The conflict is a constant topic in the western news with its ebbs and flows. Sometimes the coverage is more intense and then it fades away again, depending mainly on the involvement of western authorities or individuals. The last wave of prolonged news coverage flicked across our screens this past May 31, as the ship convoy, the Gaza Freedom Flotilla, tried to reach the Gaza Strip to deliver humanitarian aid and suplies. Over 700 People from 37 different countries were aboard to support the mision, including Britons. The Israeli special force Shayetet 13 brutally stopped the convoy, killed nine of the passengers and injured dozens. The goods did not reach the destination. This act was widely criticized and dominated the news for a couple of day and it faded away again.

However the extend and the implications of this conflict are hard to grasp by following these only doted coverages. The news stories are usually quite narrated and in comparison to this the Atlas of the Conflict ha a very different approach. It is promising to develop an objective overview through mapping and factual documentation. Factual we can most likely expect from the large news channels, but the comprehensive mapping really offers a new perspective on this entangled situation.

This book is not the first attempt to map out this topic. For example there is the ‘The Routledge atlas of the Arab-Israeli conflict‘ and other earlier book dating back to the eighties or early nineties. In this sense it is time for a new publication with a fresh approach.

Atlas of the Conflict 01
Image taken from Atlas of the Conflict 010 Publishers / Spread 414-415, lexicon, showing the evolution of the wall erected by Israel along the border to Palestine.

The collection of maps is extensive. The book boosts a massive 500 maps and illustrations, detailing different aspects. It puts things into places, context and more importantly into relation to each other. The developed context is however very limited, it hardly goes beyond the ever changing borderlines of the Israeli state. It does however go into a lot of detail on the inside of the border line and puts things on the maps such as infrastructures and demographics.

The publication is organised into two parts. The first part is mapping, mapping, mapping, putting the information into beautifully simplified maps, often reduced to icons. In the second part the author presents a lexicon of selected objects, topics, facts and figures to intensify and narrate the topics presented in the maps section. The two sections are interlinked with page numbers to offer option for nonlinear reading of the atlas. This element however works only one way, from the maps section to the lexicon section.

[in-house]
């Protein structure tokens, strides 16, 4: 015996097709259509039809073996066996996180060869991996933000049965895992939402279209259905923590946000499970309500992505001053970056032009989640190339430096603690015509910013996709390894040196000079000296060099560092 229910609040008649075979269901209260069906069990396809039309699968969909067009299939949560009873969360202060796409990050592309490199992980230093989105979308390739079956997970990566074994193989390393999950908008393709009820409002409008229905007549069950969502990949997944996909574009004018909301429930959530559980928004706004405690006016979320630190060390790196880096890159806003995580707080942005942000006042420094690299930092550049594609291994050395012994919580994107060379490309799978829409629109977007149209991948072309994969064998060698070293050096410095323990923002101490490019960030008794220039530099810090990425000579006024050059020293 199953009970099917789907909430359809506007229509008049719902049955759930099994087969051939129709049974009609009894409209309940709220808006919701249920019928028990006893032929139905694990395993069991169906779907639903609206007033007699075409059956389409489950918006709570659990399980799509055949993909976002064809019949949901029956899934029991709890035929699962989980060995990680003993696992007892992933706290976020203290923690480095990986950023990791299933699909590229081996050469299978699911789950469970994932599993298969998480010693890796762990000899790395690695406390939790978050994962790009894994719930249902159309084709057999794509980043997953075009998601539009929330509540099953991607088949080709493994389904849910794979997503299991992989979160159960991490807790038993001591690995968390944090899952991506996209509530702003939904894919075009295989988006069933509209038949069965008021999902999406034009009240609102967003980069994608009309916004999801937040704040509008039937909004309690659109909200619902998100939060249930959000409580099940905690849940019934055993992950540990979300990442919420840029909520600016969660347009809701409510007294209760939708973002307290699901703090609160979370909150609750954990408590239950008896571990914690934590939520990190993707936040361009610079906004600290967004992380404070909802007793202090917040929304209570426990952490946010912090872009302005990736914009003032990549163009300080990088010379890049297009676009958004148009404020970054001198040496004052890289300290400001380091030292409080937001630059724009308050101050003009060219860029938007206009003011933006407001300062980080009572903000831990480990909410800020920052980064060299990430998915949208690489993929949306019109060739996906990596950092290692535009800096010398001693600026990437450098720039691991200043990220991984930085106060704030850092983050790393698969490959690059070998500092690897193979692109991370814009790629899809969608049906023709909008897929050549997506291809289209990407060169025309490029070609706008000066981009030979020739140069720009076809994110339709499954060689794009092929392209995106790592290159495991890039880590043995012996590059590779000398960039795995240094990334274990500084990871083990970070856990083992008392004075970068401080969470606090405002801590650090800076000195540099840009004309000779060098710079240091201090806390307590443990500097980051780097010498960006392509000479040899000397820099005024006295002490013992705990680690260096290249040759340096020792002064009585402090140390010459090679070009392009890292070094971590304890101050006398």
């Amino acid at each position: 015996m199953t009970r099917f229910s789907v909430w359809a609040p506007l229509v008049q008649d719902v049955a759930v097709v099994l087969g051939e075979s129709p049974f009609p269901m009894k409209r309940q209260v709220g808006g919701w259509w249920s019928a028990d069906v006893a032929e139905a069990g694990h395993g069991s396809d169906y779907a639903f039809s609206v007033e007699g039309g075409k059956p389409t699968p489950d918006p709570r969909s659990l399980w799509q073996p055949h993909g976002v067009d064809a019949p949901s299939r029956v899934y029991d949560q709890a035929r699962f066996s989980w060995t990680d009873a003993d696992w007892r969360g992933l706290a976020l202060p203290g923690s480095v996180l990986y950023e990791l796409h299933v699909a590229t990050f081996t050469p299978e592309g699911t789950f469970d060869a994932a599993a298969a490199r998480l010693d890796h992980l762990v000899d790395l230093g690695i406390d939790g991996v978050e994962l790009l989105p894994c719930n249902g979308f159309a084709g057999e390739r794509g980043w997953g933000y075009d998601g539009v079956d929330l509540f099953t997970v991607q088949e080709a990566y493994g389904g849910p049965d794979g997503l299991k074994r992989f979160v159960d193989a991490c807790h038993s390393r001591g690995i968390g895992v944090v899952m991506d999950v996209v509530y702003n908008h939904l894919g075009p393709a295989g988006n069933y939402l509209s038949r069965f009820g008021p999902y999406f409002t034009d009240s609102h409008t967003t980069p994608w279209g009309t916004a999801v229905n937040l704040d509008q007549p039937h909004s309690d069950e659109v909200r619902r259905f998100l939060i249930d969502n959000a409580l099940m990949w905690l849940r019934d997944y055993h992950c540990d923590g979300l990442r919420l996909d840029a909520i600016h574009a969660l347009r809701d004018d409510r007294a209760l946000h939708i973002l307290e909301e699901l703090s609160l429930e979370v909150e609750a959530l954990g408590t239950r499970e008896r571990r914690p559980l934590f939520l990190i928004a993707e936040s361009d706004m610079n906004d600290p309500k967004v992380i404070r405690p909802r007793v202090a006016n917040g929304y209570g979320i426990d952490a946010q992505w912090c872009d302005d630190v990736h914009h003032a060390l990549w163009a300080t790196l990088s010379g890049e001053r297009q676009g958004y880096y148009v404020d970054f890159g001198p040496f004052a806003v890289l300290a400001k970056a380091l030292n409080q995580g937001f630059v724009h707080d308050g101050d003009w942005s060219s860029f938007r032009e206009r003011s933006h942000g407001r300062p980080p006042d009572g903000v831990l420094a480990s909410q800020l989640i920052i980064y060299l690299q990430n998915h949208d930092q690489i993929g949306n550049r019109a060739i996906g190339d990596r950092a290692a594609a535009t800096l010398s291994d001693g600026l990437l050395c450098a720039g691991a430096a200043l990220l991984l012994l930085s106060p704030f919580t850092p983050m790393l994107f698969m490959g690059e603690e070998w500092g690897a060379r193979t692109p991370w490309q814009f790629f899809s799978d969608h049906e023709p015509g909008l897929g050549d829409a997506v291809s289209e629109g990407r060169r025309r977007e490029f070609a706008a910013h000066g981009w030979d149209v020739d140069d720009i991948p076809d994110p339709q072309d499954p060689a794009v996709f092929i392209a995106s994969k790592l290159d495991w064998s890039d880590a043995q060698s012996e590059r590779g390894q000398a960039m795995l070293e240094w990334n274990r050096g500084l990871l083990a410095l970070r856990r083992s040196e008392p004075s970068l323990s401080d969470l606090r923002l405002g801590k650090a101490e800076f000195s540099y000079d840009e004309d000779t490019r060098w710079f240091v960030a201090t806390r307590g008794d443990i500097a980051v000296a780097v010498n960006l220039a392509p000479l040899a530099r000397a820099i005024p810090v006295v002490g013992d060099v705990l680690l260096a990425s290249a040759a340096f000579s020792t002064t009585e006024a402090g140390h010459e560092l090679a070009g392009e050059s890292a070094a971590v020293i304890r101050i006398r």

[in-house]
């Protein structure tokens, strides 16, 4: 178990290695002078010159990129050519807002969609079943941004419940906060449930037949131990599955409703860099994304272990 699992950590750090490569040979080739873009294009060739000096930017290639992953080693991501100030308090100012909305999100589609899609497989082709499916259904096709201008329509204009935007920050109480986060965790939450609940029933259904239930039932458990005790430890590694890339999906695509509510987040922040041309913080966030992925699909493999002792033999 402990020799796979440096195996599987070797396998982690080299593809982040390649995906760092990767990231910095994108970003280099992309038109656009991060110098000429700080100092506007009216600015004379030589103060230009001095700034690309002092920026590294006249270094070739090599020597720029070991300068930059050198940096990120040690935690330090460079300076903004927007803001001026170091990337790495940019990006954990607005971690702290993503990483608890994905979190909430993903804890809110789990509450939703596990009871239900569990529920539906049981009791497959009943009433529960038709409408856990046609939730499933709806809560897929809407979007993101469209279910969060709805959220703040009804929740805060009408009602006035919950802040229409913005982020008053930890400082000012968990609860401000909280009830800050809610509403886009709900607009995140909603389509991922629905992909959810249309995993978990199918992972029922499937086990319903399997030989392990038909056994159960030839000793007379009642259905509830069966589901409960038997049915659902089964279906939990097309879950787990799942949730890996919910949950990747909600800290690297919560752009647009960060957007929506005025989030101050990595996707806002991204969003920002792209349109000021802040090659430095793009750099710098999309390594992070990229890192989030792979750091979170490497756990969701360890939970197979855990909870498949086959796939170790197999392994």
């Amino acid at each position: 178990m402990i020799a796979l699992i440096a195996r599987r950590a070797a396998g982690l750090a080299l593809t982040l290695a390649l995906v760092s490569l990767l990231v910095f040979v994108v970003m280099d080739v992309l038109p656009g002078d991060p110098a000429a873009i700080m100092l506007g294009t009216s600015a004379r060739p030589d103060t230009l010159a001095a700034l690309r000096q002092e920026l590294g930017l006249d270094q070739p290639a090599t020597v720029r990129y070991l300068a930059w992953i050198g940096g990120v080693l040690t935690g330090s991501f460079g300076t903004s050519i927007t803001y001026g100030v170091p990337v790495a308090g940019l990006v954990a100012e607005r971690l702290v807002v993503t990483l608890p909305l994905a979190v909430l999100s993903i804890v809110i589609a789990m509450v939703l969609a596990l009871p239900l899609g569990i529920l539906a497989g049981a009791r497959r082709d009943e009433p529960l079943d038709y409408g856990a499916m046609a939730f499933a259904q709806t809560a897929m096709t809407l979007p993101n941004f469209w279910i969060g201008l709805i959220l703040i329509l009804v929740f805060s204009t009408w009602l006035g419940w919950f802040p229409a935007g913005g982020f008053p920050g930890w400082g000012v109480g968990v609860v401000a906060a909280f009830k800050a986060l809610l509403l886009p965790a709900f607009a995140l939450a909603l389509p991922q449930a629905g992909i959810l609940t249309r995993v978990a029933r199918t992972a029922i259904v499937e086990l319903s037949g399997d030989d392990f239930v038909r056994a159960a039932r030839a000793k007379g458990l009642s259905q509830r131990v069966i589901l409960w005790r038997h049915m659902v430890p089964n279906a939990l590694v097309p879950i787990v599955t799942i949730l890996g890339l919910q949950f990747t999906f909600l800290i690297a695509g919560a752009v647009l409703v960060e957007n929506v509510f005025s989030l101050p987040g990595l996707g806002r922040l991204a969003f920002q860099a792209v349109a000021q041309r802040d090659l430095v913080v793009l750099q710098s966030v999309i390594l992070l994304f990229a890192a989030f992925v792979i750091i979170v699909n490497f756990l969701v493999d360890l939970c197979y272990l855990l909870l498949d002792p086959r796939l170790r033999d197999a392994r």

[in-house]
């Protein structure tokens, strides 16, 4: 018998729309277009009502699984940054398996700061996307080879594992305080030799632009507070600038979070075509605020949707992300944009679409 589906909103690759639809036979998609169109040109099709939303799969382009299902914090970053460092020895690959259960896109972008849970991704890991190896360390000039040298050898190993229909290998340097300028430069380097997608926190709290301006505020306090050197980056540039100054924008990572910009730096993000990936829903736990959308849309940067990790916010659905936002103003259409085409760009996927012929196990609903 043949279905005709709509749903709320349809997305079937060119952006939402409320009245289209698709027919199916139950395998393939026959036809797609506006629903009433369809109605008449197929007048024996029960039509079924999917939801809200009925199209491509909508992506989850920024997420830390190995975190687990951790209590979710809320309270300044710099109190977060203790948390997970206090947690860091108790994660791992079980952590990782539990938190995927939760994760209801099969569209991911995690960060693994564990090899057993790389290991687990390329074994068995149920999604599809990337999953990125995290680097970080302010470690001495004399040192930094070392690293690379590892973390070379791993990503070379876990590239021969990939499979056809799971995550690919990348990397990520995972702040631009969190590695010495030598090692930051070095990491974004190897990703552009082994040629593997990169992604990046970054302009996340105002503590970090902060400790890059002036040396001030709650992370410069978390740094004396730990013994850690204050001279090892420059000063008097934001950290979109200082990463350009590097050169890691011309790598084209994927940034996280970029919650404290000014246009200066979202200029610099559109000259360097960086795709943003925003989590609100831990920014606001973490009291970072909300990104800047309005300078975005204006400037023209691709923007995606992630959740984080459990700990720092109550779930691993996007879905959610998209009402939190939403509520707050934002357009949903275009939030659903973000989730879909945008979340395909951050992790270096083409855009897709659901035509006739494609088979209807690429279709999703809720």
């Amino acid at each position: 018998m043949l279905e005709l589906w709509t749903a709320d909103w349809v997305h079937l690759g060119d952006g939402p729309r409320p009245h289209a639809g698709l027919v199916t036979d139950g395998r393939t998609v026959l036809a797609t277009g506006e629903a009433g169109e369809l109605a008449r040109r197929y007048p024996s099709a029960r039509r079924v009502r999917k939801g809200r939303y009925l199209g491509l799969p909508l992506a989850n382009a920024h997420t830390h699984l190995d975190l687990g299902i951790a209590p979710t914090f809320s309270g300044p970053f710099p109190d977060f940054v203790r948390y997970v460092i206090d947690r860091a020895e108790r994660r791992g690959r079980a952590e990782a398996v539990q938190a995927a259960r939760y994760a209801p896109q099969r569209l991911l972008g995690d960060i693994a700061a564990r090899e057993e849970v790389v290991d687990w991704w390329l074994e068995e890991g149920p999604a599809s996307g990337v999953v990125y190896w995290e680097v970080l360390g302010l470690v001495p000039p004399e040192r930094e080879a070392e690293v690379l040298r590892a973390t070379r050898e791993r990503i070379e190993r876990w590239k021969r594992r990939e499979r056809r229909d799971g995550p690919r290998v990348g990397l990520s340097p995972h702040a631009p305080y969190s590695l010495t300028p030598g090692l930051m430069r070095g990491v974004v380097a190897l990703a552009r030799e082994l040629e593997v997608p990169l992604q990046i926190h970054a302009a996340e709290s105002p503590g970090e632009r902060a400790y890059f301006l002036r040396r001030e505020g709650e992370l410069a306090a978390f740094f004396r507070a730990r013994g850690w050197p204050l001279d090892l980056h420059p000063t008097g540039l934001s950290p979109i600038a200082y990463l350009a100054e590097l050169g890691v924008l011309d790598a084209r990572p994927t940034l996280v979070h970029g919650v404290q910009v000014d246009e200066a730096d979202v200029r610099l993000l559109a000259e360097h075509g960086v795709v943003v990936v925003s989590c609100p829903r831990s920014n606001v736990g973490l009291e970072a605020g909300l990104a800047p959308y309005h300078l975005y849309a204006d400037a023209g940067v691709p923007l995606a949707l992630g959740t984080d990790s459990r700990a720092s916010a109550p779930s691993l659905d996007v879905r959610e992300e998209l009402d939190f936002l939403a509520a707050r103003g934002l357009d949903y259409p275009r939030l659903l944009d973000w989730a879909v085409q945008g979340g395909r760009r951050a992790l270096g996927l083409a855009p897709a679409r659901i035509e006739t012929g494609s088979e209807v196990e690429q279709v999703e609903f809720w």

As hinted above the design of this publication are outstanding and do set standards. There is no other way to put it. Behind this is again Joost Grootens who was already responsible for the design of ‘Atlas of the New Dutch Water Defense Line‘, reviewed here earlier. Through out the book the design works with a three colour colour scheme. Blue is used for Israeli information, brown for Palestine information and black for general info. The illustrations are very often reduced in detail and information to be mainly an icon. This is extremely beautiful and makes this publication a pleasure to brows. However it also struggles at times with the odd non fitting design problem, but thats part of the game.

The overall size of the publication is at first surprising. For an atlas it is very small and more a sort of pocket atlas. This especially in comparison to the oversize ‘Atlas o the New Dutch Water Defence Line’.

A striking speciality of the publication’s approach to document the conflict over the last 100 years is the largely absent topic of religion and individual destiny. Shoshan explains in the introduction how she started investigating the spatiality of the conflict and it can be assumed that it is a very conscious decision to exclude these topics in order to enable a different access to the conflict as a whole.

While reading through the publication and studying the maps, a very strong sense of temporality of space, land and even country started to emerge. Even though the maps and illustrations are very static and by definition exclude temporality, a story of the conflict started to emerge of which spatial practice of an idea was the key player. All of a sudden it became clear that a country, the land and the people are not one and the same thing. But all have their own very different theoretical interpretation and reading, but also practice.

The practices and strategies employed in this conflict appear in this presentation as tools and mechanics of an extremely theoretical vison of a myth to try and bring the three element of country, land and people together.

Atlas of the Conflict 03
Image taken from Atlas of the Conflict 010 Publishers / Spread 154-155, chapter 4, showing two typologies of Israeli spatial practice, the ‘Wall and Tower and the ‘Moshava’. Both are two ways of settling to claim ownership of the land.